Bass Pro Shops Founder Johnny Morris NHFD 2016 Honorary Chair 

NHF Day to Take Place Saturday, September 24th, 2016

SPRINGFIELD, Mo. (January 16, 2016) – National Hunting and Fishing Day (NHF Day) has named leading national conservationist and Bass Pro Shops founder Johnny Morris to serve as the honorary chair for NHF Day 2016. A lifelong sportsman with a passion for hunting, fishing and outdoor recreation, Morris is one of the country’s foremost leaders working to ensure natural habitats, wildlife and the outdoors remain healthy for future generations to protect and enjoy.

“America’s sportsmen and women are among our nation’s most active conservationists and it’s important we recognize and celebrate everything they do to protect outdoor habitat and ensure thriving populations of wildlife,” said Morris. “I’m proud to lend my support and raise awareness for hunters and anglers, America’s conservation heroes through National Hunting and Fishing Day.” Continue reading →


Successful Collection of 16.8 Million Eggs Ensure Strong Stocks for Hatchery Program
State Department of Environmental Conservation (DEC) and partner agencies successfully collected 16.8 million eggs for all species and strains of fish, setting the stage for another successful year at the states fish hatcheries, the agency announced today. Each year, DEC staff carefully collect eggs from wild and captive adult fish to begin the rearing cycle for various species at DEC fish hatcheries.

Chinook and coho salmon eggs are taken each year at the Salmon River Hatchery, a process that is viewed by thousands of visitors to the hatchery. Despite concerns over the warm, dry fall impacting productivity, 3.74 million Chinook and 2.39 million Coho salmon eggs were collected from more than 2,000 adult salmon. Continue reading →

Preliminary NY Deer & Bear Harvests

Though big game hunting seasons have now closed in most of New York, deer hunting opportunities continue through January in Suffolk County ( and will resume tomorrow, January 9, in the Tompkins County Deer Management Focus Area (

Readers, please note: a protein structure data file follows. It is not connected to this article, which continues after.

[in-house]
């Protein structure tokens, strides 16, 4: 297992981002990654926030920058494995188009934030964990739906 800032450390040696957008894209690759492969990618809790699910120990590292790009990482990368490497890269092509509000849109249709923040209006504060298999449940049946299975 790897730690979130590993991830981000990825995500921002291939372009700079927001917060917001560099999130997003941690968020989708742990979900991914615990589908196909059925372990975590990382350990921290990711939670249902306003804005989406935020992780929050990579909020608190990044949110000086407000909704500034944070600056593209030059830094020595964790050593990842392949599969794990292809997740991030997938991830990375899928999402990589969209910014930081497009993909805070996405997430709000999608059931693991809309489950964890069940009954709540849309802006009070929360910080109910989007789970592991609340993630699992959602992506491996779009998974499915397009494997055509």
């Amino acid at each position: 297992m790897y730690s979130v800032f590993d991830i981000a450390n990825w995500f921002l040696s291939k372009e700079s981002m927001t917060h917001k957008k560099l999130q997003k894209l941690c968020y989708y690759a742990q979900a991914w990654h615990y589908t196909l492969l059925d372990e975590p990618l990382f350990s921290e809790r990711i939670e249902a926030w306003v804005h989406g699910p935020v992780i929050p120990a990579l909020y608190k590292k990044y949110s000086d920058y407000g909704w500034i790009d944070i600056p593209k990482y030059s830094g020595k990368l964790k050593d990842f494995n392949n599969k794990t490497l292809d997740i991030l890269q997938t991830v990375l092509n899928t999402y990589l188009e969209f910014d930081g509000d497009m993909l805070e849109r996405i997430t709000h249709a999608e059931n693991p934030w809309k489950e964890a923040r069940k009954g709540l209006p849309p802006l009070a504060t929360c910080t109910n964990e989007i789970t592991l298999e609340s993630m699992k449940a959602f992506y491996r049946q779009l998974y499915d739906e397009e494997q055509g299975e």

DEC staff were afield throughout the fall collecting biological data from harvested deer and bear, but hunters also contribute essential data by reporting their harvest successes via DEC’s phone and internet reporting system. Preliminary summaries reveal that New York hunters reported taking 14% more bears in the Northern Zone and 3% fewer bears in the Southern Zone this past fall than in 2014. In both zones, reported bear harvest lagged during the early seasons, but hunters apparently had greater success during the bow, muzzleloader and regular seasons in 2015 than 2014.

To date, reports of deer harvest declined by 13% in the Northern Zone and 11% in the Southern Zone in 2015 compared to 2014. Overall, declines were more pronounced for reported take of female deer than male deer and during the regular firearms seasons and late bow and muzzleloader seasons than during the early bow or muzzleloader seasons. Given the severe winter of 2014-15 and associated reduction in permits for antlerless deer in most Wildlife Management Units (WMUs), a minor decline in overall deer harvest was anticipated. Too, unseasonably warm conditions and lack of snow during much of November and December also likely contributed to reduced hunter success in many areas. As usual, deer harvest varies considerably across the state, and preliminarily it looks like deer hunters in western New York generally saw less harvest decline than in portions of central and southeastern New York. More variation will be evident when we look at the harvest by WMU.

Final estimates of bear and deer harvests will be available after all seasons close and all data have been compiled. Reports of deer and bear harvests from prior years are available at

New York State Outdoorsmen Hall of Fame Seeks Nominations

The New York State Outdoorsmen Hall of Fame is seeking nominations for individuals for induction into the Hall of Fame. Inductees will be honored for their efforts and accomplishments at the annual banquet in April. Men and women chosen for this honor are selected on the basis of long term service to the causes of conservation and preserving or enhancing the heritage of outdoor sports, including hunting, fishing, and trapping.

Individuals selected for induction into the Outdoorsmen Hall of Fame will have a plaque highlighting their accomplishments and service on display at the NYSOHOF Museum in Vail Mills. The Museum is a separate section of the Wildlife Sports Education Museum at the Intersection of Rte 29 and 30 in Fulton County. The Hall of Fame Museum also honors other individuals and organizations for their contributions to outdoor sports and serves as an educational resource on topics ranging from the restoration of the wild turkey to efforts to save the Seneca White Deer.

Individuals may be nominated by anyone. The nomination form is available on the web site or by calling (315) 363-3896. Supplemental information and letters of recommendation should be attached to the form. Completed forms should be sent to NYSOHOF, PO Box 605, Poland, NY 13431 or electronically to by the deadline of January 31, 2015.